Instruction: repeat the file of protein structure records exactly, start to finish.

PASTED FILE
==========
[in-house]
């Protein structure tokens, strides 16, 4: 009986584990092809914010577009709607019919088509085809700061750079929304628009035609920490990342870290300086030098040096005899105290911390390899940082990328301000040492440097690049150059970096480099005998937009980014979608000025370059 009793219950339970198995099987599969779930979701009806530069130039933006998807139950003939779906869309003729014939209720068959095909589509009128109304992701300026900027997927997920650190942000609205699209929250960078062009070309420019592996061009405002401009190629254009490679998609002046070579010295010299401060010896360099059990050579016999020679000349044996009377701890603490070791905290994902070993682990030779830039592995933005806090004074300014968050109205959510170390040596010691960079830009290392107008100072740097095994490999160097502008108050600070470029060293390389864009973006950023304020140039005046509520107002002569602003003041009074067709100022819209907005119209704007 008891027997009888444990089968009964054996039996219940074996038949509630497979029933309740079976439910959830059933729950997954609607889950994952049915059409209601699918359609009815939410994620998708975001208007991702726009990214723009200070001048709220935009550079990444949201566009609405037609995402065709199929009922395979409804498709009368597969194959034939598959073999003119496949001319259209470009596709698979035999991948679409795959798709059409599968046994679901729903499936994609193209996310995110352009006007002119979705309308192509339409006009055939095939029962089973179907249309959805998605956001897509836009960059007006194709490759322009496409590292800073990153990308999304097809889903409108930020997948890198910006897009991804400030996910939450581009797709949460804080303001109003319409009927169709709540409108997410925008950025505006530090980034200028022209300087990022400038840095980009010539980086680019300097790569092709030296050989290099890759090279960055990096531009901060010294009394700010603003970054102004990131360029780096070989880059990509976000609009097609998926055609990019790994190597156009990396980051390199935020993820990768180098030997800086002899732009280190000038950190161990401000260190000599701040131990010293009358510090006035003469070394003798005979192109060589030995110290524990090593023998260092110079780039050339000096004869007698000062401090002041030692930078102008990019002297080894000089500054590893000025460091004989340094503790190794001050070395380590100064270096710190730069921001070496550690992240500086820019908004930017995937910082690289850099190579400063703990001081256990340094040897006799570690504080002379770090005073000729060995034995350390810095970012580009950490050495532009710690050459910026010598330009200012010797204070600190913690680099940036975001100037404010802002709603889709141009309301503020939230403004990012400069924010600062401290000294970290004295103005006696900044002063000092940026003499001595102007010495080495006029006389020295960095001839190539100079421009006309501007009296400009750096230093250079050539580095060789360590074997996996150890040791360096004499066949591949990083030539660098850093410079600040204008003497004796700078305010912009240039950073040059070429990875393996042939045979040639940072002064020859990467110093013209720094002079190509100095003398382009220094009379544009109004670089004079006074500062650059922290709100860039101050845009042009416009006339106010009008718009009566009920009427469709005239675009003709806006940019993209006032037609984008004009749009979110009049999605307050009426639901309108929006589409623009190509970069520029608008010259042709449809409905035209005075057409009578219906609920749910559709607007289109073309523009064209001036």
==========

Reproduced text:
[in-house]
């Protein structure tokens, strides 16, 4: 009986584990092809914010577009709607019919088509085809700061750079929304628009035609920490990342870290300086030098040096005899105290911390390899940082990328301000040492440097690049150059970096480099005998937009980014979608000025370059 009793219950339970198995099987599969779930979701009806530069130039933006998807139950003939779906869309003729014939209720068959095909589509009128109304992701300026900027997927997920650190942000609205699209929250960078062009070309420019592996061009405002401009190629254009490679998609002046070579010295010299401060010896360099059990050579016999020679000349044996009377701890603490070791905290994902070993682990030779830039592995933005806090004074300014968050109205959510170390040596010691960079830009290392107008100072740097095994490999160097502008108050600070470029060293390389864009973006950023304020140039005046509520107002002569602003003041009074067709100022819209907005119209704007 008891027997009888444990089968009964054996039996219940074996038949509630497979029933309740079976439910959830059933729950997954609607889950994952049915059409209601699918359609009815939410994620998708975001208007991702726009990214723009200070001048709220935009550079990444949201566009609405037609995402065709199929009922395979409804498709009368597969194959034939598959073999003119496949001319259209470009596709698979035999991948679409795959798709059409599968046994679901729903499936994609193209996310995110352009006007002119979705309308192509339409006009055939095939029962089973179907249309959805998605956001897509836009960059007006194709490759322009496409590292800073990153990308999304097809889903409108930020997948890198910006897009991804400030996910939450581009797709949460804080303001109003319409009927169709709540409108997410925008950025505006530090980034200028022209300087990022400038840095980009010539980086680019300097790569092709030296050989290099890759090279960055990096531009901060010294009394700010603003970054102004990131360029780096070989880059990509976000609009097609998926055609990019790994190597156009990396980051390199935020993820990768180098030997800086002899732009280190000038950190161990401000260190000599701040131990010293009358510090006035003469070394003798005979192109060589030995110290524990090593023998260092110079780039050339000096004869007698000062401090002041030692930078102008990019002297080894000089500054590893000025460091004989340094503790190794001050070395380590100064270096710190730069921001070496550690992240500086820019908004930017995937910082690289850099190579400063703990001081256990340094040897006799570690504080002379770090005073000729060995034995350390810095970012580009950490050495532009710690050459910026010598330009200012010797204070600190913690680099940036975001100037404010802002709603889709141009309301503020939230403004990012400069924010600062401290000294970290004295103005006696900044002063000092940026003499001595102007010495080495006029006389020295960095001839190539100079421009006309501007009296400009750096230093250079050539580095060789360590074997996996150890040791360096004499066949591949990083030539660098850093410079600040204008003497004796700078305010912009240039950073040059070429990875393996042939045979040639940072002064020859990467110093013209720094002079190509100095003398382009220094009379544009109004670089004079006074500062650059922290709100860039101050845009042009416009006339106010009008718009009566009920009427469709005239675009003709806006940019993209006032037609984008004009749009979110009049999605307050009426639901309108929006589409623009190509970069520029608008010259042709449809409905035209005075057409009578219906609920749910559709607007289109073309523009064209001036």